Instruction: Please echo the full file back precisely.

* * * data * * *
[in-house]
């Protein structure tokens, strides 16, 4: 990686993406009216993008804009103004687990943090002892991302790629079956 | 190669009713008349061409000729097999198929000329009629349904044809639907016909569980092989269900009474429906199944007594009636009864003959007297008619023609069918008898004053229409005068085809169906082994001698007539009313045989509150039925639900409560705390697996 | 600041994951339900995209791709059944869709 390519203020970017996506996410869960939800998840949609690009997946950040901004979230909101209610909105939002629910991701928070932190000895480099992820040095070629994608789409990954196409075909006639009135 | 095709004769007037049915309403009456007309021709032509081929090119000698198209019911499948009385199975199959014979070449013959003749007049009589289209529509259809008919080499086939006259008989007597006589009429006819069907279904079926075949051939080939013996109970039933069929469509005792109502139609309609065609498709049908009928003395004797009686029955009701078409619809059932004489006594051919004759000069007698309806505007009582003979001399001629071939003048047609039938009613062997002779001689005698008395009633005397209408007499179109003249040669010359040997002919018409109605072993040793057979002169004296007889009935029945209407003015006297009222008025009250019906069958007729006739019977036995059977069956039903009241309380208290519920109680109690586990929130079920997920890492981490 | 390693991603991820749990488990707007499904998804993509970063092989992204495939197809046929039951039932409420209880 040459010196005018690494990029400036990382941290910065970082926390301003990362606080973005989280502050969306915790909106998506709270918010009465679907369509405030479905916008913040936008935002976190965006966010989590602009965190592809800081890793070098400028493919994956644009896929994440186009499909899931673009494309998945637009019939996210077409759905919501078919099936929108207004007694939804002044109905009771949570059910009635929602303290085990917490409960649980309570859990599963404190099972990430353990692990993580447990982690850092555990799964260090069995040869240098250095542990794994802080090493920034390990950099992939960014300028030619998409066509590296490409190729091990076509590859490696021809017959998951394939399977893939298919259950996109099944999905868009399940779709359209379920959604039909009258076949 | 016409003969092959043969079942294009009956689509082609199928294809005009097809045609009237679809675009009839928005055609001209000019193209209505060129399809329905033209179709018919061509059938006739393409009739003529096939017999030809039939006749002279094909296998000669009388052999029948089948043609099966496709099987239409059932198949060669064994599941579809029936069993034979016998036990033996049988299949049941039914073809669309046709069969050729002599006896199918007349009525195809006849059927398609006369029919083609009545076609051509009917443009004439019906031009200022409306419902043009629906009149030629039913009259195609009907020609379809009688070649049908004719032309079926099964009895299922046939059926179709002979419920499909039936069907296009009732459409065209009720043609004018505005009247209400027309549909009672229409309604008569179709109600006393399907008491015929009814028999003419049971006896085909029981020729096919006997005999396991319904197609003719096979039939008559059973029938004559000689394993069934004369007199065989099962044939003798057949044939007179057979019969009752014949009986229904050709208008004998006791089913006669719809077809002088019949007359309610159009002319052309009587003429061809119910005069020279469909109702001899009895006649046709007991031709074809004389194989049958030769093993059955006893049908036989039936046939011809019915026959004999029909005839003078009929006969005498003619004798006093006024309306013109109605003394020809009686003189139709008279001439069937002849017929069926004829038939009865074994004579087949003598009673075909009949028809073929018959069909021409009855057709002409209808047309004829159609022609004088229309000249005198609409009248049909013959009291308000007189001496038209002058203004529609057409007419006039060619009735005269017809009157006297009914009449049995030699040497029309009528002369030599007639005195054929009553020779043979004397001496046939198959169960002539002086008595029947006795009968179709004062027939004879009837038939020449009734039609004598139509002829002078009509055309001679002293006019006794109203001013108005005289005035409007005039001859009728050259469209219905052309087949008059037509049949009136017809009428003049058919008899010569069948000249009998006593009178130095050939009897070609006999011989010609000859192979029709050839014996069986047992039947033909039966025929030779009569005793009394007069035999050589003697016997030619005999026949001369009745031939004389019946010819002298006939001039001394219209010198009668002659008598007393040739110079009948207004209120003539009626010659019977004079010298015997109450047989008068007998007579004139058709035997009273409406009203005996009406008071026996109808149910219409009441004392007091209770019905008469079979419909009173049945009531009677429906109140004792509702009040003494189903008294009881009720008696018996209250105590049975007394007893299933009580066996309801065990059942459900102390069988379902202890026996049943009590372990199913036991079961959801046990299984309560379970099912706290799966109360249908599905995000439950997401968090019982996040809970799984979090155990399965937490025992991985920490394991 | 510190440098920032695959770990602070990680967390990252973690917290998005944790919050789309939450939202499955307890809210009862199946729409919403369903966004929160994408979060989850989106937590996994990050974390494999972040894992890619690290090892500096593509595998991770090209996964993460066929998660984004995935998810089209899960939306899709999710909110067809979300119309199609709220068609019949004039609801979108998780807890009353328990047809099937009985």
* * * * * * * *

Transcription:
[in-house]
């Protein structure tokens, strides 16, 4: 990686993406009216993008804009103004687990943090002892991302790629079956 | 190669009713008349061409000729097999198929000329009629349904044809639907016909569980092989269900009474429906199944007594009636009864003959007297008619023609069918008898004053229409005068085809169906082994001698007539009313045989509150039925639900409560705390697996 | 600041994951339900995209791709059944869709 390519203020970017996506996410869960939800998840949609690009997946950040901004979230909101209610909105939002629910991701928070932190000895480099992820040095070629994608789409990954196409075909006639009135 | 095709004769007037049915309403009456007309021709032509081929090119000698198209019911499948009385199975199959014979070449013959003749007049009589289209529509259809008919080499086939006259008989007597006589009429006819069907279904079926075949051939080939013996109970039933069929469509005792109502139609309609065609498709049908009928003395004797009686029955009701078409619809059932004489006594051919004759000069007698309806505007009582003979001399001629071939003048047609039938009613062997002779001689005698008395009633005397209408007499179109003249040669010359040997002919018409109605072993040793057979002169004296007889009935029945209407003015006297009222008025009250019906069958007729006739019977036995059977069956039903009241309380208290519920109680109690586990929130079920997920890492981490 | 390693991603991820749990488990707007499904998804993509970063092989992204495939197809046929039951039932409420209880 040459010196005018690494990029400036990382941290910065970082926390301003990362606080973005989280502050969306915790909106998506709270918010009465679907369509405030479905916008913040936008935002976190965006966010989590602009965190592809800081890793070098400028493919994956644009896929994440186009499909899931673009494309998945637009019939996210077409759905919501078919099936929108207004007694939804002044109905009771949570059910009635929602303290085990917490409960649980309570859990599963404190099972990430353990692990993580447990982690850092555990799964260090069995040869240098250095542990794994802080090493920034390990950099992939960014300028030619998409066509590296490409190729091990076509590859490696021809017959998951394939399977893939298919259950996109099944999905868009399940779709359209379920959604039909009258076949 | 016409003969092959043969079942294009009956689509082609199928294809005009097809045609009237679809675009009839928005055609001209000019193209209505060129399809329905033209179709018919061509059938006739393409009739003529096939017999030809039939006749002279094909296998000669009388052999029948089948043609099966496709099987239409059932198949060669064994599941579809029936069993034979016998036990033996049988299949049941039914073809669309046709069969050729002599006896199918007349009525195809006849059927398609006369029919083609009545076609051509009917443009004439019906031009200022409306419902043009629906009149030629039913009259195609009907020609379809009688070649049908004719032309079926099964009895299922046939059926179709002979419920499909039936069907296009009732459409065209009720043609004018505005009247209400027309549909009672229409309604008569179709109600006393399907008491015929009814028999003419049971006896085909029981020729096919006997005999396991319904197609003719096979039939008559059973029938004559000689394993069934004369007199065989099962044939003798057949044939007179057979019969009752014949009986229904050709208008004998006791089913006669719809077809002088019949007359309610159009002319052309009587003429061809119910005069020279469909109702001899009895006649046709007991031709074809004389194989049958030769093993059955006893049908036989039936046939011809019915026959004999029909005839003078009929006969005498003619004798006093006024309306013109109605003394020809009686003189139709008279001439069937002849017929069926004829038939009865074994004579087949003598009673075909009949028809073929018959069909021409009855057709002409209808047309004829159609022609004088229309000249005198609409009248049909013959009291308000007189001496038209002058203004529609057409007419006039060619009735005269017809009157006297009914009449049995030699040497029309009528002369030599007639005195054929009553020779043979004397001496046939198959169960002539002086008595029947006795009968179709004062027939004879009837038939020449009734039609004598139509002829002078009509055309001679002293006019006794109203001013108005005289005035409007005039001859009728050259469209219905052309087949008059037509049949009136017809009428003049058919008899010569069948000249009998006593009178130095050939009897070609006999011989010609000859192979029709050839014996069986047992039947033909039966025929030779009569005793009394007069035999050589003697016997030619005999026949001369009745031939004389019946010819002298006939001039001394219209010198009668002659008598007393040739110079009948207004209120003539009626010659019977004079010298015997109450047989008068007998007579004139058709035997009273409406009203005996009406008071026996109808149910219409009441004392007091209770019905008469079979419909009173049945009531009677429906109140004792509702009040003494189903008294009881009720008696018996209250105590049975007394007893299933009580066996309801065990059942459900102390069988379902202890026996049943009590372990199913036991079961959801046990299984309560379970099912706290799966109360249908599905995000439950997401968090019982996040809970799984979090155990399965937490025992991985920490394991 | 510190440098920032695959770990602070990680967390990252973690917290998005944790919050789309939450939202499955307890809210009862199946729409919403369903966004929160994408979060989850989106937590996994990050974390494999972040894992890619690290090892500096593509595998991770090209996964993460066929998660984004995935998810089209899960939306899709999710909110067809979300119309199609709220068609019949004039609801979108998780807890009353328990047809099937009985």